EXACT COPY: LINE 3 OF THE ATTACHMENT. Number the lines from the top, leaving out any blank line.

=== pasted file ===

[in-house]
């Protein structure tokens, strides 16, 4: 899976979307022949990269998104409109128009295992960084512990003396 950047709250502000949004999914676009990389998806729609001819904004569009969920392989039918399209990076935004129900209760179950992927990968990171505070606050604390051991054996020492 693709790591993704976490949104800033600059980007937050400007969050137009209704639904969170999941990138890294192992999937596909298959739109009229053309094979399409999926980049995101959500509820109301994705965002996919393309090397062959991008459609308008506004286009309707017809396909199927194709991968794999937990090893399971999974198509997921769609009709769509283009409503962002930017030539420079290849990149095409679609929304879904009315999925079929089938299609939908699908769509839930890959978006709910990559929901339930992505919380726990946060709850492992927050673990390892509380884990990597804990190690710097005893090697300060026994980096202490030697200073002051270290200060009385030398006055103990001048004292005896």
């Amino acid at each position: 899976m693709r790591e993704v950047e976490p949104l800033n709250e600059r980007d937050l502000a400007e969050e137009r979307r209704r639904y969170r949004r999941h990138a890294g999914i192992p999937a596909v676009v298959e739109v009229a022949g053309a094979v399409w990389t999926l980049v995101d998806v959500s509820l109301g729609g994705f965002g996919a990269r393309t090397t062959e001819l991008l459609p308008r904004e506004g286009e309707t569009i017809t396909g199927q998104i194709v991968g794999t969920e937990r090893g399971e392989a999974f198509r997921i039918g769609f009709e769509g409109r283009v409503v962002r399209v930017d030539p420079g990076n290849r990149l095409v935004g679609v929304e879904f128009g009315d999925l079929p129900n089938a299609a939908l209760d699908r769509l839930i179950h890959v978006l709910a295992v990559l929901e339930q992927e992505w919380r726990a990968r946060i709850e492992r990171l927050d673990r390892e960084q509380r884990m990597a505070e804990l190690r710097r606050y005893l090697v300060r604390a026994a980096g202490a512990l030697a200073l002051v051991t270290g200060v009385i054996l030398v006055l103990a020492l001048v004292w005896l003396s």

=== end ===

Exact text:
């Amino acid at each position: 899976m693709r790591e993704v950047e976490p949104l800033n709250e600059r980007d937050l502000a400007e969050e137009r979307r209704r639904y969170r949004r999941h990138a890294g999914i192992p999937a596909v676009v298959e739109v009229a022949g053309a094979v399409w990389t999926l980049v995101d998806v959500s509820l109301g729609g994705f965002g996919a990269r393309t090397t062959e001819l991008l459609p308008r904004e506004g286009e309707t569009i017809t396909g199927q998104i194709v991968g794999t969920e937990r090893g399971e392989a999974f198509r997921i039918g769609f009709e769509g409109r283009v409503v962002r399209v930017d030539p420079g990076n290849r990149l095409v935004g679609v929304e879904f128009g009315d999925l079929p129900n089938a299609a939908l209760d699908r769509l839930i179950h890959v978006l709910a295992v990559l929901e339930q992927e992505w919380r726990a990968r946060i709850e492992r990171l927050d673990r390892e960084q509380r884990m990597a505070e804990l190690r710097r606050y005893l090697v300060r604390a026994a980096g202490a512990l030697a200073l002051v051991t270290g200060v009385i054996l030398v006055l103990a020492l001048v004292w005896l003396s």